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Chandrayaan-3 Moon Landing: NASA and ESA Support Explained

The Chandrayaan-3 mission, launched on July 14, has received crucial support from the National Aeronautics and Space Administration (NASA) and the European Space Agency (ESA). Here’s how they are assisting the Indian Space Research Organisation (ISRO) during this lunar mission:

ESA’s Ground Stations Support

Chandrayaan-3 Moon Landing
An illustration showing the soft-landing of Chandrayaan-3 on the surface of the Moon. The spacecraft is set to land on August 23, 2023 around 6.04 p.m. IST. Photo: Twitter/@isro via PTI | (Source: The Hindu)

The ESA has been actively aiding Chandrayaan-3 by using two ground stations in its ESTRACK network. These stations track the satellite, receive telemetry data from it, and relay this information to ISRO’s Mission Operations Centre in Bengaluru. The ESA selected its 15-metre antenna in Kourou, French Guiana, and the 32-metre antenna at Goonhilly Earth Station, U.K., based on their technical capabilities and periods of geometric visibility to the satellite.

Crucial Lunar Descent Phase

With Chandrayaan-3’s Lander attempting to land on the lunar surface on August 23, the support from these ground stations becomes even more vital. ESA’s 35-metre deep space antenna in New Norcia, Australia, a third ground station in the ESTRACK network, is now tasked with tracking and communicating with the Lander Module during the Lunar Descent phase.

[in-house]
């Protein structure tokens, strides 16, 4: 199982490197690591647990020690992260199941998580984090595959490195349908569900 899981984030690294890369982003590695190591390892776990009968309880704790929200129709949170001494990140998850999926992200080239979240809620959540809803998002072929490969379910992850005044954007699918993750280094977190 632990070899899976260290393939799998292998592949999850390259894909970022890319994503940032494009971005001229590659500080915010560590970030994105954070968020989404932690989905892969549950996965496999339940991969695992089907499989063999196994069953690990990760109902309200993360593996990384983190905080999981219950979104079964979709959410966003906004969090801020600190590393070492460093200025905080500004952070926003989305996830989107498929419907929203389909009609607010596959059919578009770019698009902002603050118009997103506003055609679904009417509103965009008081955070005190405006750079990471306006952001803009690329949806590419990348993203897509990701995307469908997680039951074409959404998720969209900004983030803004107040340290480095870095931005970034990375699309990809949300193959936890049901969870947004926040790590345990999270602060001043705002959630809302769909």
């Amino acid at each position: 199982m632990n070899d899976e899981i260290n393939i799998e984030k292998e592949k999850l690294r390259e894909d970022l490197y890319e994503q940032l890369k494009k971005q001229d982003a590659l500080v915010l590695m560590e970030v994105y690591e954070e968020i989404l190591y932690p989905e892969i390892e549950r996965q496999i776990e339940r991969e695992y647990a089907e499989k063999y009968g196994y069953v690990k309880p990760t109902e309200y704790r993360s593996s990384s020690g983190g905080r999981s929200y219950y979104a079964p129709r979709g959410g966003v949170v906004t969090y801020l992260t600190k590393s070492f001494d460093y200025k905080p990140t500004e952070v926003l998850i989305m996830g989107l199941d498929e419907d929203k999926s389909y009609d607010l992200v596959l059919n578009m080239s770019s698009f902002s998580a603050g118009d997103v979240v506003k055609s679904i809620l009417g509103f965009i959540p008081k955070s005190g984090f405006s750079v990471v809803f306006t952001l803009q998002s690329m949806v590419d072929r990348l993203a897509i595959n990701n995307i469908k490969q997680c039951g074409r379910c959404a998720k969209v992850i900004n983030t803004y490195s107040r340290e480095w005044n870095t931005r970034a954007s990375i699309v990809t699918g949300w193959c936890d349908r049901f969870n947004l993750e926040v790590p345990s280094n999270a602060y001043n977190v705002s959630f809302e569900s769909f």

Back-Up Support

The New Norcia antenna will serve as a back-up for ISRO’s own ground station during the descent. It will receive critical data about the Lander Module’s health, location, and trajectory simultaneously with the ISRO station. This telemetry data will confirm the success of the landing. Such back-up support is standard during crucial moments in space missions.

NASA’s Deep Space Network

NASA’s Deep Space Network (DSN) plays a significant role during the powered descent phase of Chandrayaan-3. DSN provides telemetry and tracking coverage from Deep Space Station (DSS)-36 and DSS-34 at Canberra Deep Space Communications Complex, followed by DSS-65 at Madrid Deep Space Communications Complex.

DSN receives telemetry data from the spacecraft, including health, status, and instrument measurements, which are transmitted to ISRO in near-real-time. Additionally, DSN monitors the radio signal for the Doppler effect, a primary tool for spacecraft navigation during landing phases.

Primary Support from DSN Complex in California

Sami Asmar from the Jet Propulsion Laboratory’s Interplanetary Network Directorate emphasized that primary support for the mission comes from the DSN complex in California. This location is strategically positioned on the other side of the Earth from India, enabling it to have a direct line of sight to the Moon when the Indian station cannot.

In summary, NASA and ESA are providing essential support to Chandrayaan-3, ensuring that crucial data is received and relayed effectively during the lunar descent phase and other mission operations. Their collaboration showcases the international cooperation that often takes place during complex space missions.

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